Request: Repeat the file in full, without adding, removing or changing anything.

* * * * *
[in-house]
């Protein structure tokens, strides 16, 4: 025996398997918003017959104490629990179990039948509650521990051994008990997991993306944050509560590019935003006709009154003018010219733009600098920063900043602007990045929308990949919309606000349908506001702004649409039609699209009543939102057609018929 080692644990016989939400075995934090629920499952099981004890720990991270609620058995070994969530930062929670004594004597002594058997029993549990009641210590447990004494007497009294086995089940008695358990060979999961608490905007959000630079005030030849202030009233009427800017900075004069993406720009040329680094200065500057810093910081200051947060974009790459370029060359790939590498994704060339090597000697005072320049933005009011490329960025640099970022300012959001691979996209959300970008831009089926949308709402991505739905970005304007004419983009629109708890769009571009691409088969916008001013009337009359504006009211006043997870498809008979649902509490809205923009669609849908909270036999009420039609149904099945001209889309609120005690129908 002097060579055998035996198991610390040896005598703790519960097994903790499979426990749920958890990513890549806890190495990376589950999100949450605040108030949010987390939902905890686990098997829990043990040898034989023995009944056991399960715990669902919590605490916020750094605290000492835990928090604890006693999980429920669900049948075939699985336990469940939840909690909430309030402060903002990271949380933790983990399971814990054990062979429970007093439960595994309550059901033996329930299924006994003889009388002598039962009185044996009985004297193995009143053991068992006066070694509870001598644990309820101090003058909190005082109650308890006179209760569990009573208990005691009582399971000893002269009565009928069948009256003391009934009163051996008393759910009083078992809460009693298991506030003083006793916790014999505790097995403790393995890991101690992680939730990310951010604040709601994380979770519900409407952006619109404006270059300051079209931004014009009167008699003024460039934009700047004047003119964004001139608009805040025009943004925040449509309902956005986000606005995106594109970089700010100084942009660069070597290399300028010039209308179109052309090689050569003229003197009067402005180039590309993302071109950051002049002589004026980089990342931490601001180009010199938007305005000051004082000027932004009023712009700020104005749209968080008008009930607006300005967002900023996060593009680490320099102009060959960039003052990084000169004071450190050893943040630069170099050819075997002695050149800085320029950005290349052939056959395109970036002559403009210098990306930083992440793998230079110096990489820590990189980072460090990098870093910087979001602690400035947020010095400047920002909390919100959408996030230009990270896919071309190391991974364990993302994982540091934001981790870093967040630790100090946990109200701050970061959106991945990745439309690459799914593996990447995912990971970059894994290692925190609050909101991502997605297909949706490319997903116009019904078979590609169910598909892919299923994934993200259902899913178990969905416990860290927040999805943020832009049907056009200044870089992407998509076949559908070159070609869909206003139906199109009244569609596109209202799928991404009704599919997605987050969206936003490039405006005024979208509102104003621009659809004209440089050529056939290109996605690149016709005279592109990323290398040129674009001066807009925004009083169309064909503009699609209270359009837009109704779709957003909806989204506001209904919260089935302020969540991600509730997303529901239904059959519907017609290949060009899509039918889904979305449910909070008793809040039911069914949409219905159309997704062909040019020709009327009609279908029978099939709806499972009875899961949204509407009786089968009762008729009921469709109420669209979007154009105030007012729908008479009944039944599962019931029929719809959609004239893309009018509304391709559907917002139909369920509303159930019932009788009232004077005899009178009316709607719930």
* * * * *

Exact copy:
[in-house]
């Protein structure tokens, strides 16, 4: 025996398997918003017959104490629990179990039948509650521990051994008990997991993306944050509560590019935003006709009154003018010219733009600098920063900043602007990045929308990949919309606000349908506001702004649409039609699209009543939102057609018929 080692644990016989939400075995934090629920499952099981004890720990991270609620058995070994969530930062929670004594004597002594058997029993549990009641210590447990004494007497009294086995089940008695358990060979999961608490905007959000630079005030030849202030009233009427800017900075004069993406720009040329680094200065500057810093910081200051947060974009790459370029060359790939590498994704060339090597000697005072320049933005009011490329960025640099970022300012959001691979996209959300970008831009089926949308709402991505739905970005304007004419983009629109708890769009571009691409088969916008001013009337009359504006009211006043997870498809008979649902509490809205923009669609849908909270036999009420039609149904099945001209889309609120005690129908 002097060579055998035996198991610390040896005598703790519960097994903790499979426990749920958890990513890549806890190495990376589950999100949450605040108030949010987390939902905890686990098997829990043990040898034989023995009944056991399960715990669902919590605490916020750094605290000492835990928090604890006693999980429920669900049948075939699985336990469940939840909690909430309030402060903002990271949380933790983990399971814990054990062979429970007093439960595994309550059901033996329930299924006994003889009388002598039962009185044996009985004297193995009143053991068992006066070694509870001598644990309820101090003058909190005082109650308890006179209760569990009573208990005691009582399971000893002269009565009928069948009256003391009934009163051996008393759910009083078992809460009693298991506030003083006793916790014999505790097995403790393995890991101690992680939730990310951010604040709601994380979770519900409407952006619109404006270059300051079209931004014009009167008699003024460039934009700047004047003119964004001139608009805040025009943004925040449509309902956005986000606005995106594109970089700010100084942009660069070597290399300028010039209308179109052309090689050569003229003197009067402005180039590309993302071109950051002049002589004026980089990342931490601001180009010199938007305005000051004082000027932004009023712009700020104005749209968080008008009930607006300005967002900023996060593009680490320099102009060959960039003052990084000169004071450190050893943040630069170099050819075997002695050149800085320029950005290349052939056959395109970036002559403009210098990306930083992440793998230079110096990489820590990189980072460090990098870093910087979001602690400035947020010095400047920002909390919100959408996030230009990270896919071309190391991974364990993302994982540091934001981790870093967040630790100090946990109200701050970061959106991945990745439309690459799914593996990447995912990971970059894994290692925190609050909101991502997605297909949706490319997903116009019904078979590609169910598909892919299923994934993200259902899913178990969905416990860290927040999805943020832009049907056009200044870089992407998509076949559908070159070609869909206003139906199109009244569609596109209202799928991404009704599919997605987050969206936003490039405006005024979208509102104003621009659809004209440089050529056939290109996605690149016709005279592109990323290398040129674009001066807009925004009083169309064909503009699609209270359009837009109704779709957003909806989204506001209904919260089935302020969540991600509730997303529901239904059959519907017609290949060009899509039918889904979305449910909070008793809040039911069914949409219905159309997704062909040019020709009327009609279908029978099939709806499972009875899961949204509407009786089968009762008729009921469709109420669209979007154009105030007012729908008479009944039944599962019931029929719809959609004239893309009018509304391709559907917002139909369920509303159930019932009788009232004077005899009178009316709607719930």